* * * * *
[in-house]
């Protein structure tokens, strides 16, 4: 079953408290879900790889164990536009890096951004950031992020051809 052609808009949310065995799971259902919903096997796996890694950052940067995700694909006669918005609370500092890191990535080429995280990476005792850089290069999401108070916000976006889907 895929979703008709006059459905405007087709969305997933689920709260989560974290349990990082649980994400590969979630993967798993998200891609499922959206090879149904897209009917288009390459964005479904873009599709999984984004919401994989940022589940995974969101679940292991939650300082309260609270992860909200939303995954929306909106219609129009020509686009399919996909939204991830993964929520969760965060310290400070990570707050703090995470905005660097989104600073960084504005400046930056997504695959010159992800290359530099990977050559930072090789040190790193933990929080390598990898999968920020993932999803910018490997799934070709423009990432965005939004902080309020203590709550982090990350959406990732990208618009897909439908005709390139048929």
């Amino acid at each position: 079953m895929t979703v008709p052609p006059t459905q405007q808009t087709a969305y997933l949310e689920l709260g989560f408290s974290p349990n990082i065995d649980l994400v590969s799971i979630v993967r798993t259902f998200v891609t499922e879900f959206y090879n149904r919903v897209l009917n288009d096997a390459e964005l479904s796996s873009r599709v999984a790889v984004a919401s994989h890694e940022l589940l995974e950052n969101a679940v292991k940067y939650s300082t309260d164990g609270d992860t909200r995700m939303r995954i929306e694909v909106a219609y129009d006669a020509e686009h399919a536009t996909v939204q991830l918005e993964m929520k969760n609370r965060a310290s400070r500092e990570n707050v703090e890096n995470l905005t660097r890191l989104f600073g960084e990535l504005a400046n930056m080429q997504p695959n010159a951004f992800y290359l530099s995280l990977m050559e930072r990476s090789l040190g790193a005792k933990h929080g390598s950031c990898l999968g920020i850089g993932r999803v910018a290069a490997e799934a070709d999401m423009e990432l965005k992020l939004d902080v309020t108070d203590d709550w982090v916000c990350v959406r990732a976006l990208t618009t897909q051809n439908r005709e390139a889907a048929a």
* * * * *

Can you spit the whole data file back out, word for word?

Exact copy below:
[in-house]
């Protein structure tokens, strides 16, 4: 079953408290879900790889164990536009890096951004950031992020051809 052609808009949310065995799971259902919903096997796996890694950052940067995700694909006669918005609370500092890191990535080429995280990476005792850089290069999401108070916000976006889907 895929979703008709006059459905405007087709969305997933689920709260989560974290349990990082649980994400590969979630993967798993998200891609499922959206090879149904897209009917288009390459964005479904873009599709999984984004919401994989940022589940995974969101679940292991939650300082309260609270992860909200939303995954929306909106219609129009020509686009399919996909939204991830993964929520969760965060310290400070990570707050703090995470905005660097989104600073960084504005400046930056997504695959010159992800290359530099990977050559930072090789040190790193933990929080390598990898999968920020993932999803910018490997799934070709423009990432965005939004902080309020203590709550982090990350959406990732990208618009897909439908005709390139048929």
């Amino acid at each position: 079953m895929t979703v008709p052609p006059t459905q405007q808009t087709a969305y997933l949310e689920l709260g989560f408290s974290p349990n990082i065995d649980l994400v590969s799971i979630v993967r798993t259902f998200v891609t499922e879900f959206y090879n149904r919903v897209l009917n288009d096997a390459e964005l479904s796996s873009r599709v999984a790889v984004a919401s994989h890694e940022l589940l995974e950052n969101a679940v292991k940067y939650s300082t309260d164990g609270d992860t909200r995700m939303r995954i929306e694909v909106a219609y129009d006669a020509e686009h399919a536009t996909v939204q991830l918005e993964m929520k969760n609370r965060a310290s400070r500092e990570n707050v703090e890096n995470l905005t660097r890191l989104f600073g960084e990535l504005a400046n930056m080429q997504p695959n010159a951004f992800y290359l530099s995280l990977m050559e930072r990476s090789l040190g790193a005792k933990h929080g390598s950031c990898l999968g920020i850089g993932r999803v910018a290069a490997e799934a070709d999401m423009e990432l965005k992020l939004d902080v309020t108070d203590d709550w982090v916000c990350v959406r990732a976006l990208t618009t897909q051809n439908r005709e390139a889907a048929a």